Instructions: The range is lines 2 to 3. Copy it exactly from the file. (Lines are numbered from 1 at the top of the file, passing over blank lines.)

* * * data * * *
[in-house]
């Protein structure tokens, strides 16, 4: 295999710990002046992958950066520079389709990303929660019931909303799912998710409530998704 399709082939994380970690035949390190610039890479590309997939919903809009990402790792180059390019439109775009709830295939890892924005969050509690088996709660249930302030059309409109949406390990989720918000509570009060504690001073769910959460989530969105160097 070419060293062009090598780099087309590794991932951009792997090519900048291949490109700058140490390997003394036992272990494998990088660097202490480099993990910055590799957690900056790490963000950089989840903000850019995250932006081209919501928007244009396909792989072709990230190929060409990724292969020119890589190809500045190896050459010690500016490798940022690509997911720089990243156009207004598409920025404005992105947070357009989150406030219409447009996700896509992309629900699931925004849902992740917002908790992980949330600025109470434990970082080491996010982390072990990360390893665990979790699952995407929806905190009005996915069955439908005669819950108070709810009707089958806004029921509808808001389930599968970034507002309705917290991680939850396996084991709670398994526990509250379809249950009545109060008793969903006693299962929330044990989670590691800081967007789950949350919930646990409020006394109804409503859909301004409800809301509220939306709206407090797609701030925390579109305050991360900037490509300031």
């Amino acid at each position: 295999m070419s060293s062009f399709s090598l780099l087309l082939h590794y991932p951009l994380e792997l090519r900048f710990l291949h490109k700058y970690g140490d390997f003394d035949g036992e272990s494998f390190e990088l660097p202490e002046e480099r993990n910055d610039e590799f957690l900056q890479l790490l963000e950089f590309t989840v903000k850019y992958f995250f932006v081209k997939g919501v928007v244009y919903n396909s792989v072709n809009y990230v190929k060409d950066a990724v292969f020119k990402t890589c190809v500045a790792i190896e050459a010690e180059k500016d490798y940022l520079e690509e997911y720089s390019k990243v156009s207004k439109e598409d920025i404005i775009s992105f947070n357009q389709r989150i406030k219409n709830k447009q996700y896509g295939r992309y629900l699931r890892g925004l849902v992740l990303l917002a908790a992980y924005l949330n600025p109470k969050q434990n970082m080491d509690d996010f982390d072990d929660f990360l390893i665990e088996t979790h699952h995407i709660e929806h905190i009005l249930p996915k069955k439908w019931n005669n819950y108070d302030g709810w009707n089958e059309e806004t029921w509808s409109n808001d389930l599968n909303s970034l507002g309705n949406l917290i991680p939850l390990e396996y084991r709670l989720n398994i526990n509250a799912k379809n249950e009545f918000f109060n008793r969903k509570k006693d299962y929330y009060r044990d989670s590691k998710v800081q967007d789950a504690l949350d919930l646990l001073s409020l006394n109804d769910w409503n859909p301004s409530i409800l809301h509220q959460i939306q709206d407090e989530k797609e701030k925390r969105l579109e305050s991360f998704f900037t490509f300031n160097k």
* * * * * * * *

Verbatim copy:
């Protein structure tokens, strides 16, 4: 295999710990002046992958950066520079389709990303929660019931909303799912998710409530998704 399709082939994380970690035949390190610039890479590309997939919903809009990402790792180059390019439109775009709830295939890892924005969050509690088996709660249930302030059309409109949406390990989720918000509570009060504690001073769910959460989530969105160097 070419060293062009090598780099087309590794991932951009792997090519900048291949490109700058140490390997003394036992272990494998990088660097202490480099993990910055590799957690900056790490963000950089989840903000850019995250932006081209919501928007244009396909792989072709990230190929060409990724292969020119890589190809500045190896050459010690500016490798940022690509997911720089990243156009207004598409920025404005992105947070357009989150406030219409447009996700896509992309629900699931925004849902992740917002908790992980949330600025109470434990970082080491996010982390072990990360390893665990979790699952995407929806905190009005996915069955439908005669819950108070709810009707089958806004029921509808808001389930599968970034507002309705917290991680939850396996084991709670398994526990509250379809249950009545109060008793969903006693299962929330044990989670590691800081967007789950949350919930646990409020006394109804409503859909301004409800809301509220939306709206407090797609701030925390579109305050991360900037490509300031």
């Amino acid at each position: 295999m070419s060293s062009f399709s090598l780099l087309l082939h590794y991932p951009l994380e792997l090519r900048f710990l291949h490109k700058y970690g140490d390997f003394d035949g036992e272990s494998f390190e990088l660097p202490e002046e480099r993990n910055d610039e590799f957690l900056q890479l790490l963000e950089f590309t989840v903000k850019y992958f995250f932006v081209k997939g919501v928007v244009y919903n396909s792989v072709n809009y990230v190929k060409d950066a990724v292969f020119k990402t890589c190809v500045a790792i190896e050459a010690e180059k500016d490798y940022l520079e690509e997911y720089s390019k990243v156009s207004k439109e598409d920025i404005i775009s992105f947070n357009q389709r989150i406030k219409n709830k447009q996700y896509g295939r992309y629900l699931r890892g925004l849902v992740l990303l917002a908790a992980y924005l949330n600025p109470k969050q434990n970082m080491d509690d996010f982390d072990d929660f990360l390893i665990e088996t979790h699952h995407i709660e929806h905190i009005l249930p996915k069955k439908w019931n005669n819950y108070d302030g709810w009707n089958e059309e806004t029921w509808s409109n808001d389930l599968n909303s970034l507002g309705n949406l917290i991680p939850l390990e396996y084991r709670l989720n398994i526990n509250a799912k379809n249950e009545f918000f109060n008793r969903k509570k006693d299962y929330y009060r044990d989670s590691k998710v800081q967007d789950a504690l949350d919930l646990l001073s409020l006394n109804d769910w409503n859909p301004s409530i409800l809301h509220q959460i939306q709206d407090e989530k797609e701030k925390r969105l579109e305050s991360f998704f900037t490509f300031n160097k």